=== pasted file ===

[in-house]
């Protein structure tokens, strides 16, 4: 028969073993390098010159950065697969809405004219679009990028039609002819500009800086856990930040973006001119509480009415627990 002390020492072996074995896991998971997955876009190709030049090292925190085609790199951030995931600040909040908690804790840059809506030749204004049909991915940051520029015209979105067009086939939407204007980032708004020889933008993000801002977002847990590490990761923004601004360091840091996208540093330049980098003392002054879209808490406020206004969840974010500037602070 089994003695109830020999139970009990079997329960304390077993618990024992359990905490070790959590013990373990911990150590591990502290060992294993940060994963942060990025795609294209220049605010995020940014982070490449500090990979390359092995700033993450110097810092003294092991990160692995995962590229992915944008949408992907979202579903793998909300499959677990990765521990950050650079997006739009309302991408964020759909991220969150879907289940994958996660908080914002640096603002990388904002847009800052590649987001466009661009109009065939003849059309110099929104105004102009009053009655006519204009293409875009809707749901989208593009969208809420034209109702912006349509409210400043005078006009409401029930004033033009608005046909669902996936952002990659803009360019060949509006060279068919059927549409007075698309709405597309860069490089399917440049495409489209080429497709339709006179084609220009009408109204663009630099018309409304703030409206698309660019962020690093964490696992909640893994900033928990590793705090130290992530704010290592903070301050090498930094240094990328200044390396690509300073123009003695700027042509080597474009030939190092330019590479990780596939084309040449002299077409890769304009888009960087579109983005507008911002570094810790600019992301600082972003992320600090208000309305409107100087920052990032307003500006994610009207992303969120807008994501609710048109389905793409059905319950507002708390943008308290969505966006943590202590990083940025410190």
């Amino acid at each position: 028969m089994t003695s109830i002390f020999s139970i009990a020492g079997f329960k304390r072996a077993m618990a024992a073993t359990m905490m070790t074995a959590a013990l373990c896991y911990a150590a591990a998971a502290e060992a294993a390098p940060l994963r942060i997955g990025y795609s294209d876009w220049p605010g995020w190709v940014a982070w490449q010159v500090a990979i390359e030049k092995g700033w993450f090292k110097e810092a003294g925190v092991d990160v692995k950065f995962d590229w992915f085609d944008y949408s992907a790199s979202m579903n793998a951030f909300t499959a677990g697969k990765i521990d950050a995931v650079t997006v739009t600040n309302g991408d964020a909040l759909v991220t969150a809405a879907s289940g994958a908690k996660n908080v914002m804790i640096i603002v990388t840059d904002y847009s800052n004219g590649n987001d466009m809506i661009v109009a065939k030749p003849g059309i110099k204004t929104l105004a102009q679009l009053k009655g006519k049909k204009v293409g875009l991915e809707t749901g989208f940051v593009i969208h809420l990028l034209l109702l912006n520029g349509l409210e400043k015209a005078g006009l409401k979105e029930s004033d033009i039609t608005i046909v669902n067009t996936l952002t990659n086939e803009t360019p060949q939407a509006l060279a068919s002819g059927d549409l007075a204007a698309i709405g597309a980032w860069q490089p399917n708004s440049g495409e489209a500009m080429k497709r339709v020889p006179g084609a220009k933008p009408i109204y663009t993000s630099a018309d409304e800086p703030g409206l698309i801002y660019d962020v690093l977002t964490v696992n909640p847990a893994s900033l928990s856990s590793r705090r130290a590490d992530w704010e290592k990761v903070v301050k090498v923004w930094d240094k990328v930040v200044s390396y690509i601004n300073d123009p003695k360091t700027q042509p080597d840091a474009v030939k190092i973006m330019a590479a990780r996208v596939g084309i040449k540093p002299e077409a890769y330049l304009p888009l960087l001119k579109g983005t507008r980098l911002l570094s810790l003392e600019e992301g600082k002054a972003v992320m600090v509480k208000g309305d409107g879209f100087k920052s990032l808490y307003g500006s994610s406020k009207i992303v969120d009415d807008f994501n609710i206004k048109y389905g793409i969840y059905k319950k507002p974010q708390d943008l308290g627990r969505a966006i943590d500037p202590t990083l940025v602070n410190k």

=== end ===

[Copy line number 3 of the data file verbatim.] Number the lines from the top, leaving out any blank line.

């Amino acid at each position: 028969m089994t003695s109830i002390f020999s139970i009990a020492g079997f329960k304390r072996a077993m618990a024992a073993t359990m905490m070790t074995a959590a013990l373990c896991y911990a150590a591990a998971a502290e060992a294993a390098p940060l994963r942060i997955g990025y795609s294209d876009w220049p605010g995020w190709v940014a982070w490449q010159v500090a990979i390359e030049k092995g700033w993450f090292k110097e810092a003294g925190v092991d990160v692995k950065f995962d590229w992915f085609d944008y949408s992907a790199s979202m579903n793998a951030f909300t499959a677990g697969k990765i521990d950050a995931v650079t997006v739009t600040n309302g991408d964020a909040l759909v991220t969150a809405a879907s289940g994958a908690k996660n908080v914002m804790i640096i603002v990388t840059d904002y847009s800052n004219g590649n987001d466009m809506i661009v109009a065939k030749p003849g059309i110099k204004t929104l105004a102009q679009l009053k009655g006519k049909k204009v293409g875009l991915e809707t749901g989208f940051v593009i969208h809420l990028l034209l109702l912006n520029g349509l409210e400043k015209a005078g006009l409401k979105e029930s004033d033009i039609t608005i046909v669902n067009t996936l952002t990659n086939e803009t360019p060949q939407a509006l060279a068919s002819g059927d549409l007075a204007a698309i709405g597309a980032w860069q490089p399917n708004s440049g495409e489209a500009m080429k497709r339709v020889p006179g084609a220009k933008p009408i109204y663009t993000s630099a018309d409304e800086p703030g409206l698309i801002y660019d962020v690093l977002t964490v696992n909640p847990a893994s900033l928990s856990s590793r705090r130290a590490d992530w704010e290592k990761v903070v301050k090498v923004w930094d240094k990328v930040v200044s390396y690509i601004n300073d123009p003695k360091t700027q042509p080597d840091a474009v030939k190092i973006m330019a590479a990780r996208v596939g084309i040449k540093p002299e077409a890769y330049l304009p888009l960087l001119k579109g983005t507008r980098l911002l570094s810790l003392e600019e992301g600082k002054a972003v992320m600090v509480k208000g309305d409107g879209f100087k920052s990032l808490y307003g500006s994610s406020k009207i992303v969120d009415d807008f994501n609710i206004k048109y389905g793409i969840y059905k319950k507002p974010q708390d943008l308290g627990r969505a966006i943590d500037p202590t990083l940025v602070n410190k």